Baker Act is a term used here in Florida for a person who is a danger to themself &/or others. Being labeled a Baker Act automatically allows the state to take you into custody against your will & be under psychiatric evaluation for up to 72 hours. We get Baker Acts at our hospital who usually have attempted suicide & need medical clearance before being transferred to a psych facility. A requirement our hospital has with Baker Acts is that they require someone to sit at their bedside 24/7 so they don't harm themselves while they are in our care. Our "sitters" are our patient care techs. So it means if we have a Baker Act, then the patient care tech will sit all night instead of assisting the nurses.
I used to wonder why did we have to have a person observing someone under a Baker Act - why couldn't we simply restrain them to the bed via wrist restraints & a Posey vest. I guess the liability is too much for our hospital to chance that the person won't harm themself. It wasn't until last week that I saw firsthand the importance of a sitter.
We had a patient that came in - he was young - in his 40's. He took something like 90 Valiums and I think drank some alcohol or took Benadryl along with it - he wasn't my patient, so I didn't know the exact details. He was pretty out of it the night he came in, but the next night was a different story. I was sitting near the room when I heard his sitter ask him what happened the night before. They teach us in nursing school that there is nothing wrong with asking a person if they are feeling suicidal or what their feelings were for the reason they attempted suicide. Personally....I don't want to know. I'm not a psych nurse & I'm not going to be able to solve those type of problems in 12 hours anyways. I think it's a dangerous line that can be crossed to encourage a suicidal person to express their feelings when you are not fully trained on what the next step is. Anyways, he started telling the sitter that he was having problems with his girlfriend - they were breaking up or she was kicking him out - something like that.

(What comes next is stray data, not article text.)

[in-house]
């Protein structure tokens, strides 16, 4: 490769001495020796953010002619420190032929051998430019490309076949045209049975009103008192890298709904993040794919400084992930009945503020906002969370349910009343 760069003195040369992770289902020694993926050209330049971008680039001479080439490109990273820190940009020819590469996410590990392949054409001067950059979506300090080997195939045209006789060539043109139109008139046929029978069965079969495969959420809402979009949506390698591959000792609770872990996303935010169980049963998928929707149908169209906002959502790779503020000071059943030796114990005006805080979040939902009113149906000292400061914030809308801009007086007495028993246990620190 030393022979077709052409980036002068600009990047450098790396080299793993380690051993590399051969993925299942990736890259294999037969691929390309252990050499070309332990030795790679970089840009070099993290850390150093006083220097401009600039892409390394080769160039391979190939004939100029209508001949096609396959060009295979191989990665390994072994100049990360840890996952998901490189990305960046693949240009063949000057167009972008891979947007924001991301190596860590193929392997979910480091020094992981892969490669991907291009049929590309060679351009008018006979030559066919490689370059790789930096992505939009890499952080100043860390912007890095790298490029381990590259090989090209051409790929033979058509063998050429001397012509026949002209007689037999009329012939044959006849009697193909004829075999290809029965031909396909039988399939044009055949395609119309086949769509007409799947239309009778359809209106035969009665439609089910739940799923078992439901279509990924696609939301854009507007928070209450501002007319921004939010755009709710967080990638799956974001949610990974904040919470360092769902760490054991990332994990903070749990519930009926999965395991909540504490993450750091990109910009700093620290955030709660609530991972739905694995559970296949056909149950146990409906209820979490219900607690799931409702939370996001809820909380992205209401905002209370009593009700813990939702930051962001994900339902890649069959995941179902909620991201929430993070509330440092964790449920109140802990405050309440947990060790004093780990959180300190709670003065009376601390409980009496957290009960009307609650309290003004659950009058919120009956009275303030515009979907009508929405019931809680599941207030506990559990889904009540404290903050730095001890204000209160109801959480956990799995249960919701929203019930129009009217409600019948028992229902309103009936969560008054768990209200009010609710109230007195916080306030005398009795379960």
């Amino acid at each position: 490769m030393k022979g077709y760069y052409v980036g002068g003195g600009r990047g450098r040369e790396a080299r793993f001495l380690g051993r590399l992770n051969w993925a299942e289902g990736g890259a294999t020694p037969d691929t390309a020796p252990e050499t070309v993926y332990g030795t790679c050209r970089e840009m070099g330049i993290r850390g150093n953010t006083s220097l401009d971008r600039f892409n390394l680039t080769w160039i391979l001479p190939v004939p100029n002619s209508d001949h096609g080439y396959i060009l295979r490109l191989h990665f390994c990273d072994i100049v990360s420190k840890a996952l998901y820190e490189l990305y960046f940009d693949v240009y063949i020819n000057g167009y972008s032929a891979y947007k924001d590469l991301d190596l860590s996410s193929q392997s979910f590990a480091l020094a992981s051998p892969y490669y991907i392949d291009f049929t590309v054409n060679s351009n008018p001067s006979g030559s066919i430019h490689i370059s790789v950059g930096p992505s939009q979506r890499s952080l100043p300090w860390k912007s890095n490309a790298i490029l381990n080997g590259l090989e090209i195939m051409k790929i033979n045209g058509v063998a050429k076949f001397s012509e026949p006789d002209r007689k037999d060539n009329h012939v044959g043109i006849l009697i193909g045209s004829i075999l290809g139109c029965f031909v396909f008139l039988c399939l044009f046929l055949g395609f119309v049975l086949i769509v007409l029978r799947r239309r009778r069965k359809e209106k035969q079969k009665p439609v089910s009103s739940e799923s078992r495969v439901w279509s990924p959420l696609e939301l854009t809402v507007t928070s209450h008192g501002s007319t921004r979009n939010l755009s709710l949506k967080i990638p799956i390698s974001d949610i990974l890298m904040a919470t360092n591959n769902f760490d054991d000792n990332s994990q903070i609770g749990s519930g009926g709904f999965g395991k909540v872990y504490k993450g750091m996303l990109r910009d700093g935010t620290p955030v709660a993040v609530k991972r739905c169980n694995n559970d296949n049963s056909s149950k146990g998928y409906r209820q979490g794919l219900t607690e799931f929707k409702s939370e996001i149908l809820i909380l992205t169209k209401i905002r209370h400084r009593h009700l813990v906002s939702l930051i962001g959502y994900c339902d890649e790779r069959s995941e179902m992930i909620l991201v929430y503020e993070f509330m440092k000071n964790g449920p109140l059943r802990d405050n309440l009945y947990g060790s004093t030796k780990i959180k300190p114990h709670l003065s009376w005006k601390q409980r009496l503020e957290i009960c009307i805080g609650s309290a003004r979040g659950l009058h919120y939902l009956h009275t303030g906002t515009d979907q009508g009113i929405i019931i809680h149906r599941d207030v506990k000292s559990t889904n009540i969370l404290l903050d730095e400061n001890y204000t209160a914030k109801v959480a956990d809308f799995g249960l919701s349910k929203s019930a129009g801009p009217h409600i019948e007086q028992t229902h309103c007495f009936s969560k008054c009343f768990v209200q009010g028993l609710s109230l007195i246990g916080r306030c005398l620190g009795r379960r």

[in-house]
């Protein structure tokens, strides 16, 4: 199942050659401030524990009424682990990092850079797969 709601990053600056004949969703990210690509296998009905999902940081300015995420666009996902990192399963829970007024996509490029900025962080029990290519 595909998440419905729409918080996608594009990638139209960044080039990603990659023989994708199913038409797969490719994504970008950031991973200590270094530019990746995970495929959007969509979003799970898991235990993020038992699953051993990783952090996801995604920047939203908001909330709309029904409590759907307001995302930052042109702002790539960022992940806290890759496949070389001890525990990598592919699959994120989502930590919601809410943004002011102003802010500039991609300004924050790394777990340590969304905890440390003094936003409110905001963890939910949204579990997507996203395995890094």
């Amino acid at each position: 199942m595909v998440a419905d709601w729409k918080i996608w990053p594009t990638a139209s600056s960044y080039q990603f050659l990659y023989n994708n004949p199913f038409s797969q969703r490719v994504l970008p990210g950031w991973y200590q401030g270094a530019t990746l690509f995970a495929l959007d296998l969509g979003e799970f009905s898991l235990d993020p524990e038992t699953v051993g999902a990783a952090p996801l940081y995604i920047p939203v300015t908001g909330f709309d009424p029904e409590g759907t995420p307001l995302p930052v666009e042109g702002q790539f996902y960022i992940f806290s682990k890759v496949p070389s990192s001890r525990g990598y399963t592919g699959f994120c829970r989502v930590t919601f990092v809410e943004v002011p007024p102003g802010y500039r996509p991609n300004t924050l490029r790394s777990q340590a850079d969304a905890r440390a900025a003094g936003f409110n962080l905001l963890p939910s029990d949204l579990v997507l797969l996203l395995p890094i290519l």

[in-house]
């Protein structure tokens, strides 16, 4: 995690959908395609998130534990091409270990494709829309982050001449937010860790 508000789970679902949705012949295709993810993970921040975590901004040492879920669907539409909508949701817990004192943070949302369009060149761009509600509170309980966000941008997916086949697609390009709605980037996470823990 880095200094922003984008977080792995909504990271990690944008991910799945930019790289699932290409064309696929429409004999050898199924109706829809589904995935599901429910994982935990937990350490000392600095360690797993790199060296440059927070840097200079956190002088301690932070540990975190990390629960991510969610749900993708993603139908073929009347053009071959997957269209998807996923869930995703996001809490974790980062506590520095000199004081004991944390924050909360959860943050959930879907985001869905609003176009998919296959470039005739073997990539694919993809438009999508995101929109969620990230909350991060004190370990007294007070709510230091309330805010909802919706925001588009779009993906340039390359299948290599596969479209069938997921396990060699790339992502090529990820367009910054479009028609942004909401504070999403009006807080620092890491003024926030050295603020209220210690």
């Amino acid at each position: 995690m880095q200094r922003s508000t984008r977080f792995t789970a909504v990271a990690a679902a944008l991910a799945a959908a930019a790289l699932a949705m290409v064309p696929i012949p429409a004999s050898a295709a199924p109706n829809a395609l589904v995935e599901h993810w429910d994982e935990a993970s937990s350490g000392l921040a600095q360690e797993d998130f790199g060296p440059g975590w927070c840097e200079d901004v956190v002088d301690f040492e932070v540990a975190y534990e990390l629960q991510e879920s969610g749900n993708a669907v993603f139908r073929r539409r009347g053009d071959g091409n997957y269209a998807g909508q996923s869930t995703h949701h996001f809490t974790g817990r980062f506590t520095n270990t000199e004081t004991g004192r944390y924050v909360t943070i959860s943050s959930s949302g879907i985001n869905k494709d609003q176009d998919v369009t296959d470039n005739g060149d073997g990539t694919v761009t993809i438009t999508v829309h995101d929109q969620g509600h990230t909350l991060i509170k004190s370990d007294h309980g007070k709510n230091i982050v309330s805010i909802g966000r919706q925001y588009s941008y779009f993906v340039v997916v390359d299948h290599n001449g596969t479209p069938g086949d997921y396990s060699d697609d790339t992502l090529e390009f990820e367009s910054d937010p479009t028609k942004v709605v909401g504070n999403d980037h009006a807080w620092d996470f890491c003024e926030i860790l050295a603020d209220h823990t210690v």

It wasn't long before he was crying. Again, not a good thing because what do you do with those feelings that are being stirred up? I tell his nurse that she needs to call his doctor & get something prescribed - rather quickly. She hesitates - says he came in as a drug overdose & the doctor probably won't prescribe anything. Ummm, yes he will. So she doesn't call. I go back down by the room & now the patient is telling the sitter to give him the phone - that he wants to call his girlfriend & tell her good-bye...that he would be killing himself tonight. I again tell his nurse "you have got to get him something to reduce this anxiety or he is going to hurt himself & possibly us if we attempt to stop him from hurting himself." I wasn't worried about him - because if it came down to it - if he was hurting himself, I wouldn't physically step in. Sure I'd call a code gray (a call for manpower) - but no way would I put myself in danger to save this guy's life. I was worried though that he could possibly hurt the person who was the sitter - then I'd have to step in to stop him from harming her. That's a different story.
The sitter comes out to tell me that she needs to talk to his nurse & asked if I could watch him while she went to talk to the nurse. So I go in the room & try to make small talk. He tells me that he was planning on killing himself tonight & that out of respect for the sitter - he wouldn't do it tonight because he didn't want her to have to live the rest of her life remembering him doing something like that. Whew! Glad to see he has somewhat of a conscience. Eventually the nurse did get him some anti-psychotic medications & he slept the rest of the night.
I don't even remember what my patients were like last week except Thursday was really, really busy. From the start of shift until the end - there was no time for any breaks. It was nothing that was an emergency - but it was non-stop work.